Just recently I spent some time with my family. The idea for the getaway was to take some time and develop our relationships amongst each other as a nuclear family.
We went away for seven days and nights and stayed in an rental home. It was glorious. We played in the pool together, ate too much, stayed up too late, had lots of conversations, read, slept in, played games and watched movies together. We love being together.
We also love being with our extended family. We invited them over a couple of nights for dinner and an evening swim in the pool. We had an awesome time!
In our time together with my immediate family and my extended family, I noticed a kind of distinction between our times. The distinction I would like to make is that between family togetherness and family closeness. I think this is an important distinction to pay attention to when building and maintaining familial health.
I plan to keep this post short, however, I could easily expand this concept into a chapter in a book. Here we go.
My extended family loves to come over, and vice a versa, we love to visit them. We love each member of our extended family and can easily take a vacation time and spend all of our time together. This great, I want to make sure that is clear. I love family and I love my nuclear and extended family members.
What I am attempting to draw out is the distinction between the values of family togetherness and family closeness. There is a very nuanced distinction here that I believe is critical to pay attention to.
I am using the term “family togetherness” to describe a type of family community building that happens when families gather and spend time together. The highest value and priority with family togetherness is, well, being together.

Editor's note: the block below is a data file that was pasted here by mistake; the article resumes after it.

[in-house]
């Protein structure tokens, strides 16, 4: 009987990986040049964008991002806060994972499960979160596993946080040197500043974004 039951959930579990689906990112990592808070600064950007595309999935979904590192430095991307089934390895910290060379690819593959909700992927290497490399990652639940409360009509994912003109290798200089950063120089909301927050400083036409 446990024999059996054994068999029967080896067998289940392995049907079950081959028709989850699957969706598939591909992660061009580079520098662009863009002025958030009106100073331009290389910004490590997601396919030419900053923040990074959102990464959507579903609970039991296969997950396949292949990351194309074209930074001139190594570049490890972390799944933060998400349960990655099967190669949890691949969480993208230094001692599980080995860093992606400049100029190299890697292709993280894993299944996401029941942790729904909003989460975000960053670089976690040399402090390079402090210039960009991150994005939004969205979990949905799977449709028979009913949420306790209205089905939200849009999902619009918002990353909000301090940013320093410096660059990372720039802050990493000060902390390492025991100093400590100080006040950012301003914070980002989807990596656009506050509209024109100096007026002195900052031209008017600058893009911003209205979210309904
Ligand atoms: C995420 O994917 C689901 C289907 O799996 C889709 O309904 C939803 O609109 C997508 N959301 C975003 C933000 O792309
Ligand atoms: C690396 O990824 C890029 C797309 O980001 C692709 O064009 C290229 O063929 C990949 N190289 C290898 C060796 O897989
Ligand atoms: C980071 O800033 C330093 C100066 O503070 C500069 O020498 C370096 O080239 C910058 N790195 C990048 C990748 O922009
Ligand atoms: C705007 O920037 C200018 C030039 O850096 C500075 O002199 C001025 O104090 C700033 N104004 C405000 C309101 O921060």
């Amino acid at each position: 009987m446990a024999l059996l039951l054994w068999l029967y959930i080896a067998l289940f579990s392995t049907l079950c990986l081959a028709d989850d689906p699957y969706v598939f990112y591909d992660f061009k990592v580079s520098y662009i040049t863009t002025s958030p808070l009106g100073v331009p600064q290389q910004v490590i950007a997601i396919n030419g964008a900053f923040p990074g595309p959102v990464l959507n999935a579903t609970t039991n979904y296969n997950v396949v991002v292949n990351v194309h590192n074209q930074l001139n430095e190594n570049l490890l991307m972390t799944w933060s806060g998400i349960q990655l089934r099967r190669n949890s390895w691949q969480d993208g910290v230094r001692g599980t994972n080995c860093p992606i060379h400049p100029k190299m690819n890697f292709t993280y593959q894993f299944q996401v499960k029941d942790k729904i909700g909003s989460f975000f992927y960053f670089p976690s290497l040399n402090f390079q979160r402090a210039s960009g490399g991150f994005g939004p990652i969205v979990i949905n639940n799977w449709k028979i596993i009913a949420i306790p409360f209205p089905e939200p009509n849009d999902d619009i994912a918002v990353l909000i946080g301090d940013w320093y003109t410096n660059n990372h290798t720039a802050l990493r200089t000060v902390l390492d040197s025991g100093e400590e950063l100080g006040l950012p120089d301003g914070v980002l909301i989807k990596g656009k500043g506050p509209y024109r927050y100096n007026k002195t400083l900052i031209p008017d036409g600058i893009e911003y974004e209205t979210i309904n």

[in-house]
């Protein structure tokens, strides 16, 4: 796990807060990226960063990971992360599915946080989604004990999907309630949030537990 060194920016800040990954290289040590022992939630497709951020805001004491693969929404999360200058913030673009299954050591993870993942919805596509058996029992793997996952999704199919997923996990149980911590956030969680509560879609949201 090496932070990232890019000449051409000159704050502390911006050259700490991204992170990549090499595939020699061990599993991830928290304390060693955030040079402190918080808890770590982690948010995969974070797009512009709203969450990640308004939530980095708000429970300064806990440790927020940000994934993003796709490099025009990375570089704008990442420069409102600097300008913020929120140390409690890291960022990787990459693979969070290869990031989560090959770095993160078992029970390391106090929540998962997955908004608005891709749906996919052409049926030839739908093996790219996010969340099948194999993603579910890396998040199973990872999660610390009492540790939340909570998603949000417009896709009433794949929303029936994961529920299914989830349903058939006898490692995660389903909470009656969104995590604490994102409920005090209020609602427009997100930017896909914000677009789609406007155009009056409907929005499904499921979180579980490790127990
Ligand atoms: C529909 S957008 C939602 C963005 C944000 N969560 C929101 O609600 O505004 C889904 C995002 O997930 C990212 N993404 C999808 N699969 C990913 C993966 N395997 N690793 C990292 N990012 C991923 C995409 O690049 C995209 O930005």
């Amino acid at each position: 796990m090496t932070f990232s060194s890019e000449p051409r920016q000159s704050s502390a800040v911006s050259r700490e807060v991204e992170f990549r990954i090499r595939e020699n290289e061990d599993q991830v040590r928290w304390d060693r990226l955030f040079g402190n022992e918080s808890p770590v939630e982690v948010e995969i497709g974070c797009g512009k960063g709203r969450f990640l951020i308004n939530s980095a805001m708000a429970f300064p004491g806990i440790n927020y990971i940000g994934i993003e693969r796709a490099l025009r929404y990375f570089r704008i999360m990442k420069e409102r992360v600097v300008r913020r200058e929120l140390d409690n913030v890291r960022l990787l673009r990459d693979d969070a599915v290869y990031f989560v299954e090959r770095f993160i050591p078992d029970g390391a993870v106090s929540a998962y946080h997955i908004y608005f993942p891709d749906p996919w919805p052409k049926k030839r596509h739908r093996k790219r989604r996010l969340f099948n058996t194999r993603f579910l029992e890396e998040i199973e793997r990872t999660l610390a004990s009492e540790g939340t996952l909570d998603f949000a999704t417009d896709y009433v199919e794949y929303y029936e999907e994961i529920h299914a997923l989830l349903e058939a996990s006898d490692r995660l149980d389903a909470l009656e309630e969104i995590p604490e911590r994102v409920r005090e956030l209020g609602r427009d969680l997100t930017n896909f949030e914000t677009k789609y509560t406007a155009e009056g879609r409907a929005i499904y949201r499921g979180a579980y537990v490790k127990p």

I am using the term “family closeness” to describe the development of emotional intimacy between family members in a nuclear family. The highest value and priority with family closeness is the deepening of relational roots between family members.
My anecdotal experience has led me to believe family closeness and family togetherness can easily become competing values. This does not always happen, however it happens more often than not.
People seeking to develop a deep sense of community or connectedness in their families will often work toward gathering together more frequently and will add events, activities etc. in order to build a cadre of memories that they believe will be or become the foundation for familial relationship. This is probably the most common expression of a person’s desire to be “close” to their family.
However, I do not believe experiences and activity achieve this. Yes, activities and experiences build family members. I believe that without a doubt! I also believe the intentionality necessary for the development of closeness (intimacy) amongst family members must be a higher priority than that of “togetherness” alone.
You need both.
You need both the communal aspect of family to build memories and primary level relationships that become the connective tissue of your family… and the intentional times of closeness that take you into the secondary and tertiary levels necessary for family closeness.
There are ways to achieve both modes of interaction (togetherness/closeness). I will work on that on another post.
This post is designed to get you thinking about the differences between how you relate in and around your nuclear and extended family.
Lots more to say on this another day. If you want more musings like this from me, sign up on my email list on the homepage of my website for more stuff in the future.